A doctor has decided that he has had enough about misleading labels on food and wants to spread the word about how harmful bad labelling can be. Check out this video for exactly why this is a problem and what you can do about it.
I’d been asked by the food industry to give this talk at an industry breakfast, but 3 days prior to the event they got cold feet and dis-invited me. The good news is, the internet’s a much larger audience than a room full of food industry folks who likely wouldn’t have cared much about what I had to say in the first place. So here’s my take on what the food industry can do, why they’re not going to do it, and what we can do about it.
This post is really only for people sending in messages about new products, companies, press releases, etc.
For those of you in the PR field or for people who want to send in news about their local event, I’m changing things up. The volume of press releases and the like sent to me has gotten overwhelming (this has been the case for sometime now, I’m just doing something about it now).
The only way I will read your PR (or whatever) is if you send it to the NEWcontact at ThingsAreGood.com email address. Anything sent to a different @thingsaregood.com email address will be ignored.
In fact, I’ll likely not respond to most press releases as I just get too many.
People For Good wants to remind you to do good things everyday. Throughout Canada mysterious ads have appeared promoting People For Good and it turns out it’s a few marketers who wanted to take a break from selling things and wanted to sell good ideas.
People For Good’s website is filled with small very easy to do actions that apply to almost everyone. Check it out and do some good!
“The genesis of this was about wanting to do something positive and socially responsible and taking stock of what we do for a living. And what we do for a living is changing attitudes and behaviours.”
The campaign, in which the messages started to appear on billboards in late June, is under way in Toronto, Vancouver, Edmonton, Calgary, Montreal and Halifax, and is slated to run until Aug. 21.
“The reaction we’ve had has been outstanding,” says Sherman, who won’t reveal how many millions of ad space was donated.
“I hope that aside from encouraging every Canadian to do a good deed or something nice, I hope we can also inspire other people in other industries, in other companies, to take stock of what their collective can do and try and use some of the energy… to do something socially responsible,” said Sherman.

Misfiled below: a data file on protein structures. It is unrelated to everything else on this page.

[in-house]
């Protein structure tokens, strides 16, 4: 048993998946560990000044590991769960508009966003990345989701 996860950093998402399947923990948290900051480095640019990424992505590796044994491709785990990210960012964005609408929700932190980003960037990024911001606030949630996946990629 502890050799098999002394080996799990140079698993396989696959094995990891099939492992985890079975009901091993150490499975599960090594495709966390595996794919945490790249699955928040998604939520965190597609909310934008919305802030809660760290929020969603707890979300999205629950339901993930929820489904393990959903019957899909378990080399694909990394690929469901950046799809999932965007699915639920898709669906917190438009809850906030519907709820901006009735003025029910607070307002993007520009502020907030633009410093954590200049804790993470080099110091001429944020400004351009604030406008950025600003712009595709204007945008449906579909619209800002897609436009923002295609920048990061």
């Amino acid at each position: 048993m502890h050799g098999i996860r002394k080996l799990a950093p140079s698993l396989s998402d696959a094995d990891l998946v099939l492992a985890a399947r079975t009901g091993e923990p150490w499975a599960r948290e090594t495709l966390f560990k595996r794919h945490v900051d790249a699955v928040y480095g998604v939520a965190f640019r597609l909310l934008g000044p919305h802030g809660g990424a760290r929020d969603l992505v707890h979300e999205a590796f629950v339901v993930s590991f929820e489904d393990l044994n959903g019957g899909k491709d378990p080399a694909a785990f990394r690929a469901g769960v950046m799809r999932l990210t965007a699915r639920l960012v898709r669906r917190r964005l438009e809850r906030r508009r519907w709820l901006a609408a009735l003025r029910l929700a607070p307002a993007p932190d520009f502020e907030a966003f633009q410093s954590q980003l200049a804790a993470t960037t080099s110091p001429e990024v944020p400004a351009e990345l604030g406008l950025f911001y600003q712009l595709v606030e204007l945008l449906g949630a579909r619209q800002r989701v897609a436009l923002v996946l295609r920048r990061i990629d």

Upcycling takes items that would otherwise be wasted and makes them into useful products. James, who works for Terracycle, wrote to let me know that they have teamed up with Kraft to make some upcycled bags. I wonder how people will react to branded recycling.
Kraft will become the first major multi-category corporation to fund the collection of used packaging associated with its products. Several Kraft brands, including Balance bars and South Beach Living bars, Capri Sun beverages, and Chips Ahoy! and Oreo cookies, are now the lead sponsors of TerraCycle Brigades. These nationwide recycling programs make a donation for every piece of packaging a location collects.
“Sustainability is about looking out for future generations. Kraft is proud to partner with TerraCycle, an innovative company who has made it their mission to reduce the impact on landfills and to educate consumers on the importance of recycling,” says Jeff Chahley, Senior Director, Sustainability, Kraft Foods. “TerraCycle’s model of rewarding ’brigade hosts’ is a novel way of collecting packaging waste that would otherwise have been sent to landfills. It’s so cool to see trash turned into merchandise that’s unlike anything else on the market.”
Last Monday—using data gleaned from Rami Tabello’s IllegalSigns.ca—Posterchild stenciled solicitations for feedback below three illegally-run fascia signs downtown (“persistent violators,” as he put it). A play on the now-ubiquitous “How’s My Driving?” slogan typically seen on the back of big rigs, the stencils feature the number of the City’s Building Division, which is, among other tasks, responsible for sign permits. Posterchild, an equal opportunity stenciler, hit one sign each of Astral Media, Titan Outdoor, and Strategic Media. (Titan and Strategic, by the way, are the two companies currently suing the City. And Astral Media is a whole other story.)